Francesca and I dis-barked the train and went into the little dinky train station with about 3 rooms. We found the attendant and he showed us the schedule that the next train would not go through Chuisi until 4 am. It was only
Francesca showing the height of the small shop on the other side of the stairs with the more beautiful peices
12:30 am at that time. Neither of us wanted to spend the night in the train station, so we headed to the taxi stand. The only driver that was there pointed us to the hotel across the street. There was a security guard inside in the lobby of the hotel but he waved us off. We walked around the corner the only other hotel had all their lights were off. Hmmm, not a good sign. Well, I remembered that American Express had told me when I mentioned I was going to be traveling, to contact them in an emergency. Eventually, I got through but had to tell our story several times to 3 different people before I was offered help by Darlene in the "emergency travel" department. She was going to call around for either alternate transportation to Roma or a room for a few hours. She was going to call me back in about 10 minutes.
We headed back to the train station to wait for news. Francesca had a cell phone also, but here battery was not good. She found a pay phone and called the SPG group for help on alternate transportation. My phone rang in
20 minutes and it was Darlene. No good news! She called the only two hotels to find out there was no room at the inn and no manger to lay our heads. She tried contacting 7 different taxi drivers but no answer by any of the published numbers. Francesca came back from the phone with the same news! Double GACK! So we were stuck in this crappy train station with about a dozen other people.
Then the polizia arrived! Apparently, 5 of the dozen people in the station (not us) were not of the local homeless that had already bedded down for the night. They had to show their papers to the polizia and there was lots of Italian conversation, but no trouble or arrests. These young men looked a little scary, but I wasn't worried. The draft from the door was what was not appealing to me. I only had a scarf and long sleeve shirt to ward off the night. After closing the door, I still needed more protection from the cold. At least Francesca had a sweater and some bread ... still no comfort. We found a corner out of the way and set up our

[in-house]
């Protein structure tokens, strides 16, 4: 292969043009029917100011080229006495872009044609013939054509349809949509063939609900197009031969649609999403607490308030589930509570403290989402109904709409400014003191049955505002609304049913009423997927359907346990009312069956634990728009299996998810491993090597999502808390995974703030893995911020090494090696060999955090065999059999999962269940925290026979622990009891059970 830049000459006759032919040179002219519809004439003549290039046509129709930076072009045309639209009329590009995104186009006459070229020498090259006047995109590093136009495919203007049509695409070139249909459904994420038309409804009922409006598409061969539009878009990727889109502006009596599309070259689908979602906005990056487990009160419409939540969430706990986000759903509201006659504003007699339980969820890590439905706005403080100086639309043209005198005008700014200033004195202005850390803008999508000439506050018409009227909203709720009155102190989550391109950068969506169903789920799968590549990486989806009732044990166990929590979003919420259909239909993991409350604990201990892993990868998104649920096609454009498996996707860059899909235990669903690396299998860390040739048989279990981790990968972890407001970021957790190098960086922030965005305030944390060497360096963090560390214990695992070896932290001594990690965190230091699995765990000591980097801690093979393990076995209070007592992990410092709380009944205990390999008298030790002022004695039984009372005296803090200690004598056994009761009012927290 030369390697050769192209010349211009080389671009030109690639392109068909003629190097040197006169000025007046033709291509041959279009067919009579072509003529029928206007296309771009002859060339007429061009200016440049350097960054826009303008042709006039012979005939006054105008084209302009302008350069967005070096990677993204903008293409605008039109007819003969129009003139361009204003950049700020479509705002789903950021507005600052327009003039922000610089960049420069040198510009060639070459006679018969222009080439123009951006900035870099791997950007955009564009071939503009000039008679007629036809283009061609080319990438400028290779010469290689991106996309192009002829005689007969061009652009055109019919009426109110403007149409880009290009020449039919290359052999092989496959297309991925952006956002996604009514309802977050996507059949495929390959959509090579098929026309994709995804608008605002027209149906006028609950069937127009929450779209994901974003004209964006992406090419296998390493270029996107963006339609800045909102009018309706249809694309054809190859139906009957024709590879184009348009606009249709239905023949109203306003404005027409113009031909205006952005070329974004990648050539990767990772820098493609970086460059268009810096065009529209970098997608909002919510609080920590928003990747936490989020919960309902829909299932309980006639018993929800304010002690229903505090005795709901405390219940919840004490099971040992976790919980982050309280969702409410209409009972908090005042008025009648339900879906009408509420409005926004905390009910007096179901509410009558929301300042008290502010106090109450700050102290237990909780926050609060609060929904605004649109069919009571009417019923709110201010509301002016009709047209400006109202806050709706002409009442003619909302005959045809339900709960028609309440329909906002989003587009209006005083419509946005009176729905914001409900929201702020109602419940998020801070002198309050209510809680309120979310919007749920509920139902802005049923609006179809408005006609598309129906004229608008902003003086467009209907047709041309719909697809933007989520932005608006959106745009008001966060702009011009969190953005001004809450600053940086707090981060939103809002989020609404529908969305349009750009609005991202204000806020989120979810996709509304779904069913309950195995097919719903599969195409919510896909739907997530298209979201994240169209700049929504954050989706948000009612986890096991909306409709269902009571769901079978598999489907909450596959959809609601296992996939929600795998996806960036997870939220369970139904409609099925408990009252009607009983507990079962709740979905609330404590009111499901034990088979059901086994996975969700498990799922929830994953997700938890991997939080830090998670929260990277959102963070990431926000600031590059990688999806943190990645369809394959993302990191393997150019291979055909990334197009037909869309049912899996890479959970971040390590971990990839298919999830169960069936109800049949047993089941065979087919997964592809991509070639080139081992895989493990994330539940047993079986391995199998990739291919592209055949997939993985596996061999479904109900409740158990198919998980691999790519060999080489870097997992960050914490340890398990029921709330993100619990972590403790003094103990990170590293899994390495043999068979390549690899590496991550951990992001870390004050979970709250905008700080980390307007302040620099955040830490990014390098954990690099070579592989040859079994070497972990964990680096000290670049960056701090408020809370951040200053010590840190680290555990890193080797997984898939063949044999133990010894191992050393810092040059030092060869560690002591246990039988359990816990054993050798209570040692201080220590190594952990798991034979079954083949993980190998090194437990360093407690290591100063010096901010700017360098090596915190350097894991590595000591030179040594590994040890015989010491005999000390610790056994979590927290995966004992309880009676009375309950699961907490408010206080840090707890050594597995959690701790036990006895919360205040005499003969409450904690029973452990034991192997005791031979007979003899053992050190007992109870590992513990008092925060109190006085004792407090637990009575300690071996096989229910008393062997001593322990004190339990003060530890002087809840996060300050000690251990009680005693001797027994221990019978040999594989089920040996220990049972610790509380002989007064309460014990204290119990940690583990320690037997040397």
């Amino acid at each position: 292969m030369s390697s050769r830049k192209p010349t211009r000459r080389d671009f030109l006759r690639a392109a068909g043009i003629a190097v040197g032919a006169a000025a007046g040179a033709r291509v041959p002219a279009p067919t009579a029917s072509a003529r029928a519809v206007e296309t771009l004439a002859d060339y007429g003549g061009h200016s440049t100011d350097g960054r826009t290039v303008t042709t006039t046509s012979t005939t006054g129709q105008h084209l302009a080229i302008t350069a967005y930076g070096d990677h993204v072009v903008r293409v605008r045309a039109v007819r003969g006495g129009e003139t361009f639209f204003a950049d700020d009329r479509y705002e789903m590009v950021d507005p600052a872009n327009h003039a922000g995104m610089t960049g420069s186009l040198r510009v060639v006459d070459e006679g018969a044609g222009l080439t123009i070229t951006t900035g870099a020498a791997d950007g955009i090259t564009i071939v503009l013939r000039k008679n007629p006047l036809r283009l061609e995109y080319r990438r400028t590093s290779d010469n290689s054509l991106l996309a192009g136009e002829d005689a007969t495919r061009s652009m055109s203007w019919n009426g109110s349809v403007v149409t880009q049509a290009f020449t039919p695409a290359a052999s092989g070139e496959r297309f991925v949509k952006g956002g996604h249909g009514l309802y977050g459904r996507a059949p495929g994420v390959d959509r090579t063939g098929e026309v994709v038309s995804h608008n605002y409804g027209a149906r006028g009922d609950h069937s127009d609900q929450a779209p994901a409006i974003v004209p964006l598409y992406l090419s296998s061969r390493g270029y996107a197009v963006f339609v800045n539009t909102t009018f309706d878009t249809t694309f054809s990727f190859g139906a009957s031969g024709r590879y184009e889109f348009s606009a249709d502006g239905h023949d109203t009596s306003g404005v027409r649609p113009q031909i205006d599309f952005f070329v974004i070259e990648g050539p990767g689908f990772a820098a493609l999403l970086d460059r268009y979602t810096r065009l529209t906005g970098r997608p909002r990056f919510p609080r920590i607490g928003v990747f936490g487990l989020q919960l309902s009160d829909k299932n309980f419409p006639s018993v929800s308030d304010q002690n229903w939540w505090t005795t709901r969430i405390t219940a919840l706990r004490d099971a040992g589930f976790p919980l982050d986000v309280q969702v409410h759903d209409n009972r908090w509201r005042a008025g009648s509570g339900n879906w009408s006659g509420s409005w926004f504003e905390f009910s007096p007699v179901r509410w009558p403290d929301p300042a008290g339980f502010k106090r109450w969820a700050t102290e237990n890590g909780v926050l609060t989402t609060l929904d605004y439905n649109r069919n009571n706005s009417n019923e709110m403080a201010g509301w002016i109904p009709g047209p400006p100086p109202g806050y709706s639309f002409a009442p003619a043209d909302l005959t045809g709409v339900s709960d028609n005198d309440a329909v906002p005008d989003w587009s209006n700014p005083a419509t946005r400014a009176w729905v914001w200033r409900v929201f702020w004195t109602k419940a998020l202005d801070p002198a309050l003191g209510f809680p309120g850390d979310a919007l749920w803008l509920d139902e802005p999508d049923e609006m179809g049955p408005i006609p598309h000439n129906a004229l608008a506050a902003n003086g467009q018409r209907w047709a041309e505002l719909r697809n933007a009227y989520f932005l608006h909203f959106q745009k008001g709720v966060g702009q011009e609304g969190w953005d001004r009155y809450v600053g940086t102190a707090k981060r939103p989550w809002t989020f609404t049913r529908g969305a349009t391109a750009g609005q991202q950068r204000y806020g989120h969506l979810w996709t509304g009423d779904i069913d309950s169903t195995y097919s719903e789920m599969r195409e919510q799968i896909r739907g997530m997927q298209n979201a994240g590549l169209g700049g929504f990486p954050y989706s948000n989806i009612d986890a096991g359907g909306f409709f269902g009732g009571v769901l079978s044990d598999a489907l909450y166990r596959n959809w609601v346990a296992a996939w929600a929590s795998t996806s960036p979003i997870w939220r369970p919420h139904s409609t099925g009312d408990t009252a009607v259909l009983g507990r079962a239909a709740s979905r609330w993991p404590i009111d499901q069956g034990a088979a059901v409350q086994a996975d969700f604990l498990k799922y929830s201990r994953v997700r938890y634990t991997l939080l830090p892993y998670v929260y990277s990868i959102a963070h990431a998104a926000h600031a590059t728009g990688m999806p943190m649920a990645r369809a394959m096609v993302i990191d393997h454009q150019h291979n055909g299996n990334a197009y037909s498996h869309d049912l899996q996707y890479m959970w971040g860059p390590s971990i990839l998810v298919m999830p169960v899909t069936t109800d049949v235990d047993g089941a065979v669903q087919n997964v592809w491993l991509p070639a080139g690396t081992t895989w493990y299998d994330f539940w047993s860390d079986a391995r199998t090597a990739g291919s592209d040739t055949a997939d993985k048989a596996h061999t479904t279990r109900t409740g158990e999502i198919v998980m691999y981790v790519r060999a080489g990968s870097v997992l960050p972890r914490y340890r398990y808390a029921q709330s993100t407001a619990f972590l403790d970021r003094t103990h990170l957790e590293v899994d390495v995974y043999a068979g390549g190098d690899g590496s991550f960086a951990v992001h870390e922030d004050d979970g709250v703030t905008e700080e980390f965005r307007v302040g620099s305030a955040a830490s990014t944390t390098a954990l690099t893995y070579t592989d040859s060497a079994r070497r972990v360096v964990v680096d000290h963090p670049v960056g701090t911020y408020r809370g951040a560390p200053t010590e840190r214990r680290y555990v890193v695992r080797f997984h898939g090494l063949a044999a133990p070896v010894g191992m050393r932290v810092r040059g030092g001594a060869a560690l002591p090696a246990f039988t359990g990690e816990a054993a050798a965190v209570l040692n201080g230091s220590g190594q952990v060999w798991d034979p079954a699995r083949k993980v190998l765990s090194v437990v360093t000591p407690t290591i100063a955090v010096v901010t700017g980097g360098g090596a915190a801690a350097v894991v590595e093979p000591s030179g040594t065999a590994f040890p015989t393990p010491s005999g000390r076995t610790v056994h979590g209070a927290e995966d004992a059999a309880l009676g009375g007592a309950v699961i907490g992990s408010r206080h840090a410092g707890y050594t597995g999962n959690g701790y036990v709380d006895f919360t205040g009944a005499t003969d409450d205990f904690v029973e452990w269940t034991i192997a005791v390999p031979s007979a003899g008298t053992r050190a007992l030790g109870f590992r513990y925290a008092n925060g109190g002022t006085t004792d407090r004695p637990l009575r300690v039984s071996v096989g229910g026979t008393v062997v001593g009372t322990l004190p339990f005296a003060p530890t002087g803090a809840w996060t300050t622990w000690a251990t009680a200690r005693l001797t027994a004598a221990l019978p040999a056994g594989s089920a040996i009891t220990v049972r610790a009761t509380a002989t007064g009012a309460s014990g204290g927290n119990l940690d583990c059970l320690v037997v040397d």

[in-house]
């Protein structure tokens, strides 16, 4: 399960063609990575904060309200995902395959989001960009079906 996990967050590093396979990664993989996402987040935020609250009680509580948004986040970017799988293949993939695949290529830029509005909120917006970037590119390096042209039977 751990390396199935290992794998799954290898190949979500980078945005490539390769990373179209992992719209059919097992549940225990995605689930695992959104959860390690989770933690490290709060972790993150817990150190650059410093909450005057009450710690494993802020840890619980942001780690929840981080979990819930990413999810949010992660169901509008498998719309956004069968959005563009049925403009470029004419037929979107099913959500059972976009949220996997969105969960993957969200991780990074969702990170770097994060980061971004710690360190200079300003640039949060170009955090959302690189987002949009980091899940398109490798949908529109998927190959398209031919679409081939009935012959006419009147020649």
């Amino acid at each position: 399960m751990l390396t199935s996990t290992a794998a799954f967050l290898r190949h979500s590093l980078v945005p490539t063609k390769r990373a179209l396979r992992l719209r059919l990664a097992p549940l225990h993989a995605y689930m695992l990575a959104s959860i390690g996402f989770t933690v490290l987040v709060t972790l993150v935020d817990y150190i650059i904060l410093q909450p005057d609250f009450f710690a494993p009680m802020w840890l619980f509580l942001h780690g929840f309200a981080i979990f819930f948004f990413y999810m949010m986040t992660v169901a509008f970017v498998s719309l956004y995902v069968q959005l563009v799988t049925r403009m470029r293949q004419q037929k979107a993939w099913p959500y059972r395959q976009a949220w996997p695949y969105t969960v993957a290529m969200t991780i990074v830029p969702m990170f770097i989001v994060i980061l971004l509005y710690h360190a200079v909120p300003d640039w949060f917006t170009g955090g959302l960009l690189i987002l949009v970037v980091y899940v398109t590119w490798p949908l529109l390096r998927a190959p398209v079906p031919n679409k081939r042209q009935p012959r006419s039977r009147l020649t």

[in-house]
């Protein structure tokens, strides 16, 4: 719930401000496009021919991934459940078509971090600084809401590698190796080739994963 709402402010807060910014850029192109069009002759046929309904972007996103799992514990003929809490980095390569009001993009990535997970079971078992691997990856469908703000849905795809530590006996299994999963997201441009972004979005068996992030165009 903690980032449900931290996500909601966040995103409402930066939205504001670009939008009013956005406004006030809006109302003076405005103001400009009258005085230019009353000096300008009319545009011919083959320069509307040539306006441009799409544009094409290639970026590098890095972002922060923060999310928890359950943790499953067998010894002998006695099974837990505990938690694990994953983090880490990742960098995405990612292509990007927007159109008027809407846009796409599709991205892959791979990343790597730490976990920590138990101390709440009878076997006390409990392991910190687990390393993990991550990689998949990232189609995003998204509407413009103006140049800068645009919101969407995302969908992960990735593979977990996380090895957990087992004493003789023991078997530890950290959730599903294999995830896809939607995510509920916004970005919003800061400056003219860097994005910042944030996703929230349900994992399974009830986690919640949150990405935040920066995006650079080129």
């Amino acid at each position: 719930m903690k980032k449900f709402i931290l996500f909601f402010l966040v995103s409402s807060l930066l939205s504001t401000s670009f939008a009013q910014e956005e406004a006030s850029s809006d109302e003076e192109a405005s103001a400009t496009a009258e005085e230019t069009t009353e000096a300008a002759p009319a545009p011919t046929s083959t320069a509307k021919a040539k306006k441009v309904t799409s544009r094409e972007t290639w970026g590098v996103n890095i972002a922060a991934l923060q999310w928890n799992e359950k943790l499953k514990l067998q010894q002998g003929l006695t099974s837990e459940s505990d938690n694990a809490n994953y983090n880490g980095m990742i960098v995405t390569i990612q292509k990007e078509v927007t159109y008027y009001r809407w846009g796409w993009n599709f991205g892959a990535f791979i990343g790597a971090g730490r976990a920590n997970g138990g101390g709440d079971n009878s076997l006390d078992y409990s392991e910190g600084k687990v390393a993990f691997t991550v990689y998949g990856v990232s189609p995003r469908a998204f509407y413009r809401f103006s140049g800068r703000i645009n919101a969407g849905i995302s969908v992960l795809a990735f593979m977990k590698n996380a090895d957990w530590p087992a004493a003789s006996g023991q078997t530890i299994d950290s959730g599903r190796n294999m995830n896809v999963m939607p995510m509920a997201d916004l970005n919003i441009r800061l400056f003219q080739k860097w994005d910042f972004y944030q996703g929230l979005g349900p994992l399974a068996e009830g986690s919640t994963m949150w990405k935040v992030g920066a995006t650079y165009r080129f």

Sharon wants to take it all home with her!
protection for the next 3 hours. Have you ever sat on marble and the wall you lean against was marble? ... brrr!
About 3 am the train board showed the next train to Roma was due in at 5 am ... Holy Bat Sh*t! What was the lesson in stranding us in the train station? There was no rest, sleep was totally out of the question, the noises and nervous behavior of several of the station guests (not us) kept me on our toes. By about 4 am, the count-down was more bearable, but still not enjoyable. A woman that was going to meet a friend for a train to Roma shared with us in English her concern about the homeless that were in the train station. "Society should be helping these people!" What a lesson and reminder about my own blessings and compassion for the men (and women) that do not have the basic comforts of life in society. I am so very blessed and so very fortunate in my life, a few hours (less than 6) in a train station was not pleasant, but I did have a bed waiting for me, room service the next day
and a home with loving pets and family waiting for me at home!
The train arrived at 5 am as expected, but there were no seats. This was a sleeper train from Venezia, so the only seats were jumper seats on the wall in the very very small hallway! That didn't matter as were heading to Roma! Took a taxi after a paid bathroom break in Roma because the bathrooms in Chiusi were closed until 6 am ... so crazy! Back at the hotel at 7 am and directly into bed for much needed sleep. We figured we would be on our home clock after much needed rest.